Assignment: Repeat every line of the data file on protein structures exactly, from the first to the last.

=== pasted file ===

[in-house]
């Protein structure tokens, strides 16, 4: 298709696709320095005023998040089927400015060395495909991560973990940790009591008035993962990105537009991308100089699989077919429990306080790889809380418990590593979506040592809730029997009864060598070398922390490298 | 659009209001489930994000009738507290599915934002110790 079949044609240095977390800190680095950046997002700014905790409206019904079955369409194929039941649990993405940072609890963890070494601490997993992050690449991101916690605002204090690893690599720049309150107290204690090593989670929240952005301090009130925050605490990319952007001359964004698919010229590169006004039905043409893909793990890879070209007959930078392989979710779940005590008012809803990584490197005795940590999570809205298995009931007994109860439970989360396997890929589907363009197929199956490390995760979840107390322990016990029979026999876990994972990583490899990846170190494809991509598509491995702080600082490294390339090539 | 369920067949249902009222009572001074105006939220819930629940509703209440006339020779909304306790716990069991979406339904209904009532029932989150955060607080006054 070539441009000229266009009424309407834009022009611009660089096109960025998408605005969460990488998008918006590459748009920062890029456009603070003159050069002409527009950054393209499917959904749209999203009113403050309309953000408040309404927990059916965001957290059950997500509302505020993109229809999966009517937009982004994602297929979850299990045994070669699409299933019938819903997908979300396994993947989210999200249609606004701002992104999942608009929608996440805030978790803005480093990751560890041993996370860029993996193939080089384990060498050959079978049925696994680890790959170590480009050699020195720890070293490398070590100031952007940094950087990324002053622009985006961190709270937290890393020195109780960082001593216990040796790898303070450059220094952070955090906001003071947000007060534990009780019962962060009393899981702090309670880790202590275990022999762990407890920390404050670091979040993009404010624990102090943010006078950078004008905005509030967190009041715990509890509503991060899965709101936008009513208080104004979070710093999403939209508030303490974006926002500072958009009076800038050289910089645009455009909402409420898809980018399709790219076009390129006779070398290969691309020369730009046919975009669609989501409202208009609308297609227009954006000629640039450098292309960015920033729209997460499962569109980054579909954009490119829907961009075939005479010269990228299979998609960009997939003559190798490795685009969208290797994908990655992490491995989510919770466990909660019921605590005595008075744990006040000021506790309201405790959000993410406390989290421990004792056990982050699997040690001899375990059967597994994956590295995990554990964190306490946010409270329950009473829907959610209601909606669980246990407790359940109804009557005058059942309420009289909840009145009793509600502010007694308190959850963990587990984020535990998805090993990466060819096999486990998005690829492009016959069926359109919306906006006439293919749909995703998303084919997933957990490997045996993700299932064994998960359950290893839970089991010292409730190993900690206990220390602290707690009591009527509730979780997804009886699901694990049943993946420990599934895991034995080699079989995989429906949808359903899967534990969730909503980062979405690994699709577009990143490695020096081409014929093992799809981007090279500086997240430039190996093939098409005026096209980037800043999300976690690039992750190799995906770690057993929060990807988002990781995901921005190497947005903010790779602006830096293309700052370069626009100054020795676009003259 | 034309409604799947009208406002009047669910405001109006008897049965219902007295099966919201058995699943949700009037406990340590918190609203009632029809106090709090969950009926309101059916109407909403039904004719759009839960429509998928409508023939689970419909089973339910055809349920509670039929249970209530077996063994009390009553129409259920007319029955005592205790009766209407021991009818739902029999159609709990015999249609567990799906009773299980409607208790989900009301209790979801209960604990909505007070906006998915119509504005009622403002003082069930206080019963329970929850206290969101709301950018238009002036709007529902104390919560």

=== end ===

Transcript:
[in-house]
């Protein structure tokens, strides 16, 4: 298709696709320095005023998040089927400015060395495909991560973990940790009591008035993962990105537009991308100089699989077919429990306080790889809380418990590593979506040592809730029997009864060598070398922390490298 | 659009209001489930994000009738507290599915934002110790 079949044609240095977390800190680095950046997002700014905790409206019904079955369409194929039941649990993405940072609890963890070494601490997993992050690449991101916690605002204090690893690599720049309150107290204690090593989670929240952005301090009130925050605490990319952007001359964004698919010229590169006004039905043409893909793990890879070209007959930078392989979710779940005590008012809803990584490197005795940590999570809205298995009931007994109860439970989360396997890929589907363009197929199956490390995760979840107390322990016990029979026999876990994972990583490899990846170190494809991509598509491995702080600082490294390339090539 | 369920067949249902009222009572001074105006939220819930629940509703209440006339020779909304306790716990069991979406339904209904009532029932989150955060607080006054 070539441009000229266009009424309407834009022009611009660089096109960025998408605005969460990488998008918006590459748009920062890029456009603070003159050069002409527009950054393209499917959904749209999203009113403050309309953000408040309404927990059916965001957290059950997500509302505020993109229809999966009517937009982004994602297929979850299990045994070669699409299933019938819903997908979300396994993947989210999200249609606004701002992104999942608009929608996440805030978790803005480093990751560890041993996370860029993996193939080089384990060498050959079978049925696994680890790959170590480009050699020195720890070293490398070590100031952007940094950087990324002053622009985006961190709270937290890393020195109780960082001593216990040796790898303070450059220094952070955090906001003071947000007060534990009780019962962060009393899981702090309670880790202590275990022999762990407890920390404050670091979040993009404010624990102090943010006078950078004008905005509030967190009041715990509890509503991060899965709101936008009513208080104004979070710093999403939209508030303490974006926002500072958009009076800038050289910089645009455009909402409420898809980018399709790219076009390129006779070398290969691309020369730009046919975009669609989501409202208009609308297609227009954006000629640039450098292309960015920033729209997460499962569109980054579909954009490119829907961009075939005479010269990228299979998609960009997939003559190798490795685009969208290797994908990655992490491995989510919770466990909660019921605590005595008075744990006040000021506790309201405790959000993410406390989290421990004792056990982050699997040690001899375990059967597994994956590295995990554990964190306490946010409270329950009473829907959610209601909606669980246990407790359940109804009557005058059942309420009289909840009145009793509600502010007694308190959850963990587990984020535990998805090993990466060819096999486990998005690829492009016959069926359109919306906006006439293919749909995703998303084919997933957990490997045996993700299932064994998960359950290893839970089991010292409730190993900690206990220390602290707690009591009527509730979780997804009886699901694990049943993946420990599934895991034995080699079989995989429906949808359903899967534990969730909503980062979405690994699709577009990143490695020096081409014929093992799809981007090279500086997240430039190996093939098409005026096209980037800043999300976690690039992750190799995906770690057993929060990807988002990781995901921005190497947005903010790779602006830096293309700052370069626009100054020795676009003259 | 034309409604799947009208406002009047669910405001109006008897049965219902007295099966919201058995699943949700009037406990340590918190609203009632029809106090709090969950009926309101059916109407909403039904004719759009839960429509998928409508023939689970419909089973339910055809349920509670039929249970209530077996063994009390009553129409259920007319029955005592205790009766209407021991009818739902029999159609709990015999249609567990799906009773299980409607208790989900009301209790979801209960604990909505007070906006998915119509504005009622403002003082069930206080019963329970929850206290969101709301950018238009002036709007529902104390919560």